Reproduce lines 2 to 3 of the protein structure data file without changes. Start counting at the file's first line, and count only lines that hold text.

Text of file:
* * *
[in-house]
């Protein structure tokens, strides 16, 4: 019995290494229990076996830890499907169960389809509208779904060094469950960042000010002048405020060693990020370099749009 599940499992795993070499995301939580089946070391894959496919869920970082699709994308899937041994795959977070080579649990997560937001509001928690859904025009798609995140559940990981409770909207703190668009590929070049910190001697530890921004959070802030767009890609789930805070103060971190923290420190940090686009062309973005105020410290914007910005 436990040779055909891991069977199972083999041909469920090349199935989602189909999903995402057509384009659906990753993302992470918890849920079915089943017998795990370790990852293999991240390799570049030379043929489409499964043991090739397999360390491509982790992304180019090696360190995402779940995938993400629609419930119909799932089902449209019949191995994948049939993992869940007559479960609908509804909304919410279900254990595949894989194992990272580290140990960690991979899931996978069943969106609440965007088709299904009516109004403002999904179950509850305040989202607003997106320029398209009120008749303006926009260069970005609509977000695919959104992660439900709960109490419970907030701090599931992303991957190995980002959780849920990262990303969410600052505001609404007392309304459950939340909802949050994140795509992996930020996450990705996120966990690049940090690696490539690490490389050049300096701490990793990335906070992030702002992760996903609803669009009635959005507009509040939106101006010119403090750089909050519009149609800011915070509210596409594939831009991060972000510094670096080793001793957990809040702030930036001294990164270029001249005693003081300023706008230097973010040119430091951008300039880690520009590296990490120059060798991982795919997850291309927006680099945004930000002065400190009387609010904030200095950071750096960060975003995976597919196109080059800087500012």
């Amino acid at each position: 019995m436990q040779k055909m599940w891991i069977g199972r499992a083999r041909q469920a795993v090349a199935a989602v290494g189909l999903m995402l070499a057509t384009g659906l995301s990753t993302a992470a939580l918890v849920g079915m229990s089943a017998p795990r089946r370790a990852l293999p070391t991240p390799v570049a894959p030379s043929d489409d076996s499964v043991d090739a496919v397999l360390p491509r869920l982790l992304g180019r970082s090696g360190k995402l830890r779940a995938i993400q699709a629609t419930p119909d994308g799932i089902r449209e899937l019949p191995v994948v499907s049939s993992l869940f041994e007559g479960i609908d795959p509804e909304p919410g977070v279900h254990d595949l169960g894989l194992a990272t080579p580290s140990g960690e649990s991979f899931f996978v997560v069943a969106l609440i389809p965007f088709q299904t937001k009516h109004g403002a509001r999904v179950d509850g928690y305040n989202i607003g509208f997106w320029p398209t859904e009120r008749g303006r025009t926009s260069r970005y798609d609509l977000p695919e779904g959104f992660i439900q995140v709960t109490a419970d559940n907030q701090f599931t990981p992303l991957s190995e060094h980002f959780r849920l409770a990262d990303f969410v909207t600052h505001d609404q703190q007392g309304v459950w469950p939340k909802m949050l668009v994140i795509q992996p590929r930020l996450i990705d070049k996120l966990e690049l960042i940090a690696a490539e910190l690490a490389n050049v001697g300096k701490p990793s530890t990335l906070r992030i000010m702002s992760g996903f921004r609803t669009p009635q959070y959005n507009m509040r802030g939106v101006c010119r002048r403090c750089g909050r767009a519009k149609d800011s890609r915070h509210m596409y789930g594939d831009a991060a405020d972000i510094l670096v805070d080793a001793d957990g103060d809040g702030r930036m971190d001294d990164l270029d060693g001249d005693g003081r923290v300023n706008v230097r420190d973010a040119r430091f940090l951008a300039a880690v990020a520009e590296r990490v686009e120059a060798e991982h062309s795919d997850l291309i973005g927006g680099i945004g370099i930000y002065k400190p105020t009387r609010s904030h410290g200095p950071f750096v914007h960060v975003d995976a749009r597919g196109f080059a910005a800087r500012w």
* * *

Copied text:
């Protein structure tokens, strides 16, 4: 019995290494229990076996830890499907169960389809509208779904060094469950960042000010002048405020060693990020370099749009 599940499992795993070499995301939580089946070391894959496919869920970082699709994308899937041994795959977070080579649990997560937001509001928690859904025009798609995140559940990981409770909207703190668009590929070049910190001697530890921004959070802030767009890609789930805070103060971190923290420190940090686009062309973005105020410290914007910005 436990040779055909891991069977199972083999041909469920090349199935989602189909999903995402057509384009659906990753993302992470918890849920079915089943017998795990370790990852293999991240390799570049030379043929489409499964043991090739397999360390491509982790992304180019090696360190995402779940995938993400629609419930119909799932089902449209019949191995994948049939993992869940007559479960609908509804909304919410279900254990595949894989194992990272580290140990960690991979899931996978069943969106609440965007088709299904009516109004403002999904179950509850305040989202607003997106320029398209009120008749303006926009260069970005609509977000695919959104992660439900709960109490419970907030701090599931992303991957190995980002959780849920990262990303969410600052505001609404007392309304459950939340909802949050994140795509992996930020996450990705996120966990690049940090690696490539690490490389050049300096701490990793990335906070992030702002992760996903609803669009009635959005507009509040939106101006010119403090750089909050519009149609800011915070509210596409594939831009991060972000510094670096080793001793957990809040702030930036001294990164270029001249005693003081300023706008230097973010040119430091951008300039880690520009590296990490120059060798991982795919997850291309927006680099945004930000002065400190009387609010904030200095950071750096960060975003995976597919196109080059800087500012």
């Amino acid at each position: 019995m436990q040779k055909m599940w891991i069977g199972r499992a083999r041909q469920a795993v090349a199935a989602v290494g189909l999903m995402l070499a057509t384009g659906l995301s990753t993302a992470a939580l918890v849920g079915m229990s089943a017998p795990r089946r370790a990852l293999p070391t991240p390799v570049a894959p030379s043929d489409d076996s499964v043991d090739a496919v397999l360390p491509r869920l982790l992304g180019r970082s090696g360190k995402l830890r779940a995938i993400q699709a629609t419930p119909d994308g799932i089902r449209e899937l019949p191995v994948v499907s049939s993992l869940f041994e007559g479960i609908d795959p509804e909304p919410g977070v279900h254990d595949l169960g894989l194992a990272t080579p580290s140990g960690e649990s991979f899931f996978v997560v069943a969106l609440i389809p965007f088709q299904t937001k009516h109004g403002a509001r999904v179950d509850g928690y305040n989202i607003g509208f997106w320029p398209t859904e009120r008749g303006r025009t926009s260069r970005y798609d609509l977000p695919e779904g959104f992660i439900q995140v709960t109490a419970d559940n907030q701090f599931t990981p992303l991957s190995e060094h980002f959780r849920l409770a990262d990303f969410v909207t600052h505001d609404q703190q007392g309304v459950w469950p939340k909802m949050l668009v994140i795509q992996p590929r930020l996450i990705d070049k996120l966990e690049l960042i940090a690696a490539e910190l690490a490389n050049v001697g300096k701490p990793s530890t990335l906070r992030i000010m702002s992760g996903f921004r609803t669009p009635q959070y959005n507009m509040r802030g939106v101006c010119r002048r403090c750089g909050r767009a519009k149609d800011s890609r915070h509210m596409y789930g594939d831009a991060a405020d972000i510094l670096v805070d080793a001793d957990g103060d809040g702030r930036m971190d001294d990164l270029d060693g001249d005693g003081r923290v300023n706008v230097r420190d973010a040119r430091f940090l951008a300039a880690v990020a520009e590296r990490v686009e120059a060798e991982h062309s795919d997850l291309i973005g927006g680099i945004g370099i930000y002065k400190p105020t009387r609010s904030h410290g200095p950071f750096v914007h960060v975003d995976a749009r597919g196109f080059a910005a800087r500012w």